Cheek Reconstruction



Cheek Reconstruction








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Compared with other cosmetic units, the cheek provides a wealth of adjacent loose tissue from which to borrow. As a result, many surgical defects may be repaired in a side-to-side fashion, and those that cannot may be repaired by a local flap. Grafts and second intention healing are not usually good options in this location. In designing a repair, closure should occur along relaxed skin tension lines (RSTL) whenever possible and free-margin deviation at other adjacent cosmetic units (e.g., eyelid, oral commissure) should be avoided at all costs.



3.1 MEDIAL CHEEK: SIDE-TO-SIDE REPAIR

Surgical defects on the medial cheek can frequently be repaired in a side-to-side or complex linear closure (Figs. 3.1A, B, C, D, E, F, G, H, I). The key to reconstruction here is to place the incision line within RSTL or at the junction of cosmetic units or subunits (see Fig. 1.1). Another important point is that most of the cheek is not a flat surface. Some areas may be flat and adjacent areas, convex or concave. As a result, the incision line in a side-to-side repair may have to be lengthened from the usual 3:1 length-to-width ratio in order to avoid persistent redundant tissue or standing cones (Figs. 3.1D, E, F, G, H, I). In older patients, relaxed skin tension lines may be obvious, but in younger patients one may close the wound within what would be the “expected” or anticipated RSTL. And if the surgical defect is adjacent to or within the border between two cosmetic units (e.g., between the cheek and nose or cheek and lip), the wound may be easily closed along the direction of this border.

For surgical defects in other sections of the cheek, side-to-side repair may also be an excellent alternative. In the third patient, the defect is larger and located in the midinfraorbital cheek (Fig. 3.1G). There is adequate tissue laxity lateral and medial to the wound to close in a side-to-side fashion along RSTL, avoiding secondary tension vectors that might deviate the lower eyelid. The tissue redundancy or standing cone that develops superior to the orbital rim is excised as a tricone but slightly changes direction with the excision following the rhytides and RSTL of the lower eyelid. The tissue redundancy below the surgical defect is also excised within RSTL (Fig. 3.1H). As a result, the wound is closed as an S-plasty, which helps to redirect tension vectors and place incision lines in the natural curving RSTL of the cheek and lower eyelid. By following the RSTL of each particular cosmetic unit and avoiding tension on the lower eyelid, incision lines and scars remain well hidden (Fig. 3.1I).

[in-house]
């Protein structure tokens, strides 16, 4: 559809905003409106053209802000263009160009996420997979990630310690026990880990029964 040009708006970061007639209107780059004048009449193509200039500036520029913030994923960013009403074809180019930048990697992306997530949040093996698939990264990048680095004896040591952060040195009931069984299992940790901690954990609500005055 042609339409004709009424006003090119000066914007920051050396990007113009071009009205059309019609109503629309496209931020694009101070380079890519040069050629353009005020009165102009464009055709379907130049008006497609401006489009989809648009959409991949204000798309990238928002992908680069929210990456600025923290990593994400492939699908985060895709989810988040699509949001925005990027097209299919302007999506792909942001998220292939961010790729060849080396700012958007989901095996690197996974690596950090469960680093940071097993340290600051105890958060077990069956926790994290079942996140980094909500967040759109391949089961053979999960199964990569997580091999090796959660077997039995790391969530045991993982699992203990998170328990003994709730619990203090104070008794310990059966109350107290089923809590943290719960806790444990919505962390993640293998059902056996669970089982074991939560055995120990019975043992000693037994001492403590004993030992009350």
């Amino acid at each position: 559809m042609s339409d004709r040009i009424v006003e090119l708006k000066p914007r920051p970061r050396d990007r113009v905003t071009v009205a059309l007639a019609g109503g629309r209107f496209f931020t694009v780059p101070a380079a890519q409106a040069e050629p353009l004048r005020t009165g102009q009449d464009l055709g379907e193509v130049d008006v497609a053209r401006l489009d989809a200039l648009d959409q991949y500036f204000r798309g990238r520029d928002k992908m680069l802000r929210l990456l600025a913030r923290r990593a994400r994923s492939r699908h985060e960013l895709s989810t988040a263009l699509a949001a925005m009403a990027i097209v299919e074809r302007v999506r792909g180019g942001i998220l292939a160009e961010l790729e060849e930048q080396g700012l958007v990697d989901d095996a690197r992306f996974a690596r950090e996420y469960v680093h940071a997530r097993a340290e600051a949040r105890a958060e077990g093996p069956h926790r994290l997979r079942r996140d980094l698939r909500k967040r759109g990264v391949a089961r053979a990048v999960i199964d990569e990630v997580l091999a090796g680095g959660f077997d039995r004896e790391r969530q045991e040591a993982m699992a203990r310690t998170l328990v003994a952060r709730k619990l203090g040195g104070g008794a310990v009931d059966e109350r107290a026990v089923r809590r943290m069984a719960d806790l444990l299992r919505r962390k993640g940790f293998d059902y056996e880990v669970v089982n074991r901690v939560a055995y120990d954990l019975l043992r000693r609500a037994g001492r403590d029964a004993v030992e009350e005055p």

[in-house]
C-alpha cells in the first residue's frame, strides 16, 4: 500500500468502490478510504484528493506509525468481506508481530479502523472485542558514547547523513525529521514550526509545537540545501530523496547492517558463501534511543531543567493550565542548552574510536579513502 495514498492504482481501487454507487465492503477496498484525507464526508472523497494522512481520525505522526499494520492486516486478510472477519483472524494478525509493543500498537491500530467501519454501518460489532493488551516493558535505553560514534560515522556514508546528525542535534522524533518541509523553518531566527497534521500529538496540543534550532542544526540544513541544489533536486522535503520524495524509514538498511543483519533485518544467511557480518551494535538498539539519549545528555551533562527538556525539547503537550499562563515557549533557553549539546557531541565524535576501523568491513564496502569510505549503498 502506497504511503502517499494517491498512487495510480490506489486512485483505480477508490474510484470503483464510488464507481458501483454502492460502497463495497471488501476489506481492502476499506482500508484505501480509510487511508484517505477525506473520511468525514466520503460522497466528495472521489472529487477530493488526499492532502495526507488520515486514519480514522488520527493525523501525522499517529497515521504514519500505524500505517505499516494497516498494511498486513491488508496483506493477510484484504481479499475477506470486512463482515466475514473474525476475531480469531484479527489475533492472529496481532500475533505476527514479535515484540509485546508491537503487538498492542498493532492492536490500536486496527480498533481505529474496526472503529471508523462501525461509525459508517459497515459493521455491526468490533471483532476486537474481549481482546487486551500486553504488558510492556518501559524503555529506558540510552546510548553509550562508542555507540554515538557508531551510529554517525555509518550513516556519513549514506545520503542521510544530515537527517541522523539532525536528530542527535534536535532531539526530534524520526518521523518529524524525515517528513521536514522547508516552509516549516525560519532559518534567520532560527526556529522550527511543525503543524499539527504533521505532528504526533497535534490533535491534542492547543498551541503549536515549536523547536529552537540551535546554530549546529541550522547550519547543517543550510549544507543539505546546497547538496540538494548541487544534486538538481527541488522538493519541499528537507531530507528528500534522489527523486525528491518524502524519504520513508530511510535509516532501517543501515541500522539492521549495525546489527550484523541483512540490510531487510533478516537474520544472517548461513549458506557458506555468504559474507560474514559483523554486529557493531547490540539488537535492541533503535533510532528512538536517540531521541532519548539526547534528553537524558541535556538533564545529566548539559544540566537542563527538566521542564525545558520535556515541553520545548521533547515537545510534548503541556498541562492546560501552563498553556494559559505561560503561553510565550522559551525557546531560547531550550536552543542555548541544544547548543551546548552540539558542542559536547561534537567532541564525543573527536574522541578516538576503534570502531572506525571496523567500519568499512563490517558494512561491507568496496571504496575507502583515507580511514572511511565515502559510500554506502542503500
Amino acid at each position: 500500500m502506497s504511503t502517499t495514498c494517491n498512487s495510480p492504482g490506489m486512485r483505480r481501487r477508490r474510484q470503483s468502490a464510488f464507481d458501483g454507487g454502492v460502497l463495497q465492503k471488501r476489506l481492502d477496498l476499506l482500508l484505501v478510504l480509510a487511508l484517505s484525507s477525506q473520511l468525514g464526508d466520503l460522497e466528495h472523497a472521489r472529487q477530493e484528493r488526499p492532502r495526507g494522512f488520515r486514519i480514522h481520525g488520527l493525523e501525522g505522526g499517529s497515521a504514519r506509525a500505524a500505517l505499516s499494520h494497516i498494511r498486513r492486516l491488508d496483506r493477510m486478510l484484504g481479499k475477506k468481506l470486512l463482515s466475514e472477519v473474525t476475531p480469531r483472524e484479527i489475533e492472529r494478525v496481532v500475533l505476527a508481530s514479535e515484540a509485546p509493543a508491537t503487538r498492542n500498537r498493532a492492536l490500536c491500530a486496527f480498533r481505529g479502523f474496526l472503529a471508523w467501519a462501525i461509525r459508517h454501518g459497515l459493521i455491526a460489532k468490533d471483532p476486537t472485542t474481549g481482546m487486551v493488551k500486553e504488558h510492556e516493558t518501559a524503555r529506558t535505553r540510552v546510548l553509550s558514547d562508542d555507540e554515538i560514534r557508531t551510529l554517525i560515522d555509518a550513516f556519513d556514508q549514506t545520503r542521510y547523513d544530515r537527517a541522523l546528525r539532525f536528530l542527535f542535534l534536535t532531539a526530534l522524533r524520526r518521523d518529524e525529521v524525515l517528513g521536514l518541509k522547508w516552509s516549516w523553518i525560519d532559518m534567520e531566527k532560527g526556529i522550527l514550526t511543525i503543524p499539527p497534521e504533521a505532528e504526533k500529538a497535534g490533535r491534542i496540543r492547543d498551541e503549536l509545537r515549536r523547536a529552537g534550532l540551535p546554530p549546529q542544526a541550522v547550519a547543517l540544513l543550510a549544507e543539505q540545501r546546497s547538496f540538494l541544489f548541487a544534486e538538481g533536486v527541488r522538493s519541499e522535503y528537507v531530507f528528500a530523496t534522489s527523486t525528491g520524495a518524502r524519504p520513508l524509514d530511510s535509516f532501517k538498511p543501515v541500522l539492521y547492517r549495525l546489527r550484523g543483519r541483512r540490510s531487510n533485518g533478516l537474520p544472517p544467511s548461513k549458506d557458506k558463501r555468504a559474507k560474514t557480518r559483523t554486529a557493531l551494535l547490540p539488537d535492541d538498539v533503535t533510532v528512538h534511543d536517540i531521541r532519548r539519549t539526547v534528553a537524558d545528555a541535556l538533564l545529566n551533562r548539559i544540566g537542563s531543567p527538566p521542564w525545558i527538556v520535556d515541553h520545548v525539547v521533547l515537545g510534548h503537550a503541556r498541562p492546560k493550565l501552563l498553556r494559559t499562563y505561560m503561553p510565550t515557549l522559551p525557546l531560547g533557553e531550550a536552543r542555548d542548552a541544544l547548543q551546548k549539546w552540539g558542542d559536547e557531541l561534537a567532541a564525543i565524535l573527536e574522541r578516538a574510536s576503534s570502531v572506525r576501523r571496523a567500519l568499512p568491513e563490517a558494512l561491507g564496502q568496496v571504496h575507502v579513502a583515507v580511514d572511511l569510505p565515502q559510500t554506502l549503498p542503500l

Figure 3.1A. Surgical defect measures 1.2 × 0.8 cm on the right medial infraorbital cheek.






Figure 3.1B. The wound was closed in a side-to-side fashion along relaxed skin tension lines.






Figure 3.1C. Final healed appearance.







Figure 3.1D. A slightly larger defect on the right medial infraorbital cheek.






Figure 3.1E. The wound is closed at the junction of two cosmetic units (eyelid and cheek) and within relaxed skin tension lines. Use of multiple, uniform, simple interrupted sutures help provide a mindset in the patient during the postoperative period that the procedure was performed meticulously and the final cosmetic result will be excellent.






Figure 3.1F. Short-term healed view.







Figure 3.1G. Younger patient with a 1.9 × 1.7 cm defect on the midinfraorbital cheek following surgical excision of a lentigo maligna (melanoma in situ).






Figure 3.1H. The wound is closed along relaxed skin tension lines, avoiding deviation of the lower eyelid. The gentian violet marks on the skin were matched with other marks on the opposite side of the defect (washed off now) to ensure that the wound was closed perpendicular to the lid margin, and it avoided secondary tension vectors on the lower eyelid. The tricone excised superior to the defect at and above the orbital rim follows the relaxed skin tension line (RSTL) of the eyelid, and the tricone excised inferior to the defect follows the RSTL of the cheek.






Figure 3.1I. Healed result shows the benefit of following the RSTL of the specific cosmetic units.





3.2 MEDIAL CHEEK: ADVANCEMENT FLAP